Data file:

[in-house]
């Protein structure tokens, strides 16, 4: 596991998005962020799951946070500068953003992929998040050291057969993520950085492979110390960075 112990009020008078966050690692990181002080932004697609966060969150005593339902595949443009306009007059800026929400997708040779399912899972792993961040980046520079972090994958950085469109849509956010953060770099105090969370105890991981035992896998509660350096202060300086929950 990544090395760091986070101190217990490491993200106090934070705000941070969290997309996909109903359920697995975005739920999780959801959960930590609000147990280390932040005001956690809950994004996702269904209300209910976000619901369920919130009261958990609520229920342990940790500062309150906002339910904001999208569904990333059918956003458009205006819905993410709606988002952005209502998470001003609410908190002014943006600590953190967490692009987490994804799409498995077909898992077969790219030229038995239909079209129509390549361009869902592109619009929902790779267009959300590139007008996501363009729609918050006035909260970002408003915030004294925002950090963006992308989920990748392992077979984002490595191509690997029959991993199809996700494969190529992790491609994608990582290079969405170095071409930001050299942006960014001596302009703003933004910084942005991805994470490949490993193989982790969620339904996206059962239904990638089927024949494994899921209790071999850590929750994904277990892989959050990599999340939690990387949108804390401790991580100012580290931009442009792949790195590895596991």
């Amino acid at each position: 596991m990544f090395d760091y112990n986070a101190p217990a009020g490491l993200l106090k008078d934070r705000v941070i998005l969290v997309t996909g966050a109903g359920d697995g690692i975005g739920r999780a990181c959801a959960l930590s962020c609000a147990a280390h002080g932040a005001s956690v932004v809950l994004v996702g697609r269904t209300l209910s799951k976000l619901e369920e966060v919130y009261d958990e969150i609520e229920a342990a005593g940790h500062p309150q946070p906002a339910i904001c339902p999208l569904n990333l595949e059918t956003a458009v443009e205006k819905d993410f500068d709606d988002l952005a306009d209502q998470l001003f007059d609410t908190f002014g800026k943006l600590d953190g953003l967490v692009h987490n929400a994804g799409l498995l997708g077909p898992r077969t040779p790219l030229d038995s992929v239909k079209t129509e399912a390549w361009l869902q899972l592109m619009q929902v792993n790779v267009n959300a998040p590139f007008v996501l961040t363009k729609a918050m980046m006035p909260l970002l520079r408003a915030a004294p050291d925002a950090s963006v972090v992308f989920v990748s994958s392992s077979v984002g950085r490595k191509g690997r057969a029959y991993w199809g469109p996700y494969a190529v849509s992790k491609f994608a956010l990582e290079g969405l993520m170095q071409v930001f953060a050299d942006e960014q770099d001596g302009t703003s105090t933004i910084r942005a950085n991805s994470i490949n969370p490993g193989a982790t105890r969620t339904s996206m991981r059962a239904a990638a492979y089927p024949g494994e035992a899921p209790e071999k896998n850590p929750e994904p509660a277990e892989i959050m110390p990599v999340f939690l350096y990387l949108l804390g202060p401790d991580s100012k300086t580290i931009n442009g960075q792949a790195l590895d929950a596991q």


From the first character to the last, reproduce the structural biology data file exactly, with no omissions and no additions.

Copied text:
[in-house]
């Protein structure tokens, strides 16, 4: 596991998005962020799951946070500068953003992929998040050291057969993520950085492979110390960075 112990009020008078966050690692990181002080932004697609966060969150005593339902595949443009306009007059800026929400997708040779399912899972792993961040980046520079972090994958950085469109849509956010953060770099105090969370105890991981035992896998509660350096202060300086929950 990544090395760091986070101190217990490491993200106090934070705000941070969290997309996909109903359920697995975005739920999780959801959960930590609000147990280390932040005001956690809950994004996702269904209300209910976000619901369920919130009261958990609520229920342990940790500062309150906002339910904001999208569904990333059918956003458009205006819905993410709606988002952005209502998470001003609410908190002014943006600590953190967490692009987490994804799409498995077909898992077969790219030229038995239909079209129509390549361009869902592109619009929902790779267009959300590139007008996501363009729609918050006035909260970002408003915030004294925002950090963006992308989920990748392992077979984002490595191509690997029959991993199809996700494969190529992790491609994608990582290079969405170095071409930001050299942006960014001596302009703003933004910084942005991805994470490949490993193989982790969620339904996206059962239904990638089927024949494994899921209790071999850590929750994904277990892989959050990599999340939690990387949108804390401790991580100012580290931009442009792949790195590895596991």
């Amino acid at each position: 596991m990544f090395d760091y112990n986070a101190p217990a009020g490491l993200l106090k008078d934070r705000v941070i998005l969290v997309t996909g966050a109903g359920d697995g690692i975005g739920r999780a990181c959801a959960l930590s962020c609000a147990a280390h002080g932040a005001s956690v932004v809950l994004v996702g697609r269904t209300l209910s799951k976000l619901e369920e966060v919130y009261d958990e969150i609520e229920a342990a005593g940790h500062p309150q946070p906002a339910i904001c339902p999208l569904n990333l595949e059918t956003a458009v443009e205006k819905d993410f500068d709606d988002l952005a306009d209502q998470l001003f007059d609410t908190f002014g800026k943006l600590d953190g953003l967490v692009h987490n929400a994804g799409l498995l997708g077909p898992r077969t040779p790219l030229d038995s992929v239909k079209t129509e399912a390549w361009l869902q899972l592109m619009q929902v792993n790779v267009n959300a998040p590139f007008v996501l961040t363009k729609a918050m980046m006035p909260l970002l520079r408003a915030a004294p050291d925002a950090s963006v972090v992308f989920v990748s994958s392992s077979v984002g950085r490595k191509g690997r057969a029959y991993w199809g469109p996700y494969a190529v849509s992790k491609f994608a956010l990582e290079g969405l993520m170095q071409v930001f953060a050299d942006e960014q770099d001596g302009t703003s105090t933004i910084r942005a950085n991805s994470i490949n969370p490993g193989a982790t105890r969620t339904s996206m991981r059962a239904a990638a492979y089927p024949g494994e035992a899921p209790e071999k896998n850590p929750e994904p509660a277990e892989i959050m110390p990599v999340f939690l350096y990387l949108l804390g202060p401790d991580s100012k300086t580290i931009n442009g960075q792949a790195l590895d929950a596991q």